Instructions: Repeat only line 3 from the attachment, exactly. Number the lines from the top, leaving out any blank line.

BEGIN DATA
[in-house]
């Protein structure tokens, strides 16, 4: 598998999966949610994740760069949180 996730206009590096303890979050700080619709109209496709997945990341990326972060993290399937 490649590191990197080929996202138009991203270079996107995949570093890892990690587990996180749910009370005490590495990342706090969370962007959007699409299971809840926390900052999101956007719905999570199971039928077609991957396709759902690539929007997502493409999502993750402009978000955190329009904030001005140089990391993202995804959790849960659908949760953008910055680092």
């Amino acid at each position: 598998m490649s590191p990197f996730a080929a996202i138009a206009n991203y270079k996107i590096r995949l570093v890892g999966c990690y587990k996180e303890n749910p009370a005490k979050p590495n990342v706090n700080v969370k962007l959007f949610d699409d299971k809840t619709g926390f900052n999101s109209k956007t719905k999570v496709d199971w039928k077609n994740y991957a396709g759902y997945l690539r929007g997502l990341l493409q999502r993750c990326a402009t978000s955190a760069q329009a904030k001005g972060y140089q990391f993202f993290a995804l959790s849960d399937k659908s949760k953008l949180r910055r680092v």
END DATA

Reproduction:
């Amino acid at each position: 598998m490649s590191p990197f996730a080929a996202i138009a206009n991203y270079k996107i590096r995949l570093v890892g999966c990690y587990k996180e303890n749910p009370a005490k979050p590495n990342v706090n700080v969370k962007l959007f949610d699409d299971k809840t619709g926390f900052n999101s109209k956007t719905k999570v496709d199971w039928k077609n994740y991957a396709g759902y997945l690539r929007g997502l990341l493409q999502r993750c990326a402009t978000s955190a760069q329009a904030k001005g972060y140089q990391f993202f993290a995804l959790s849960d399937k659908s949760k953008l949180r910055r680092v």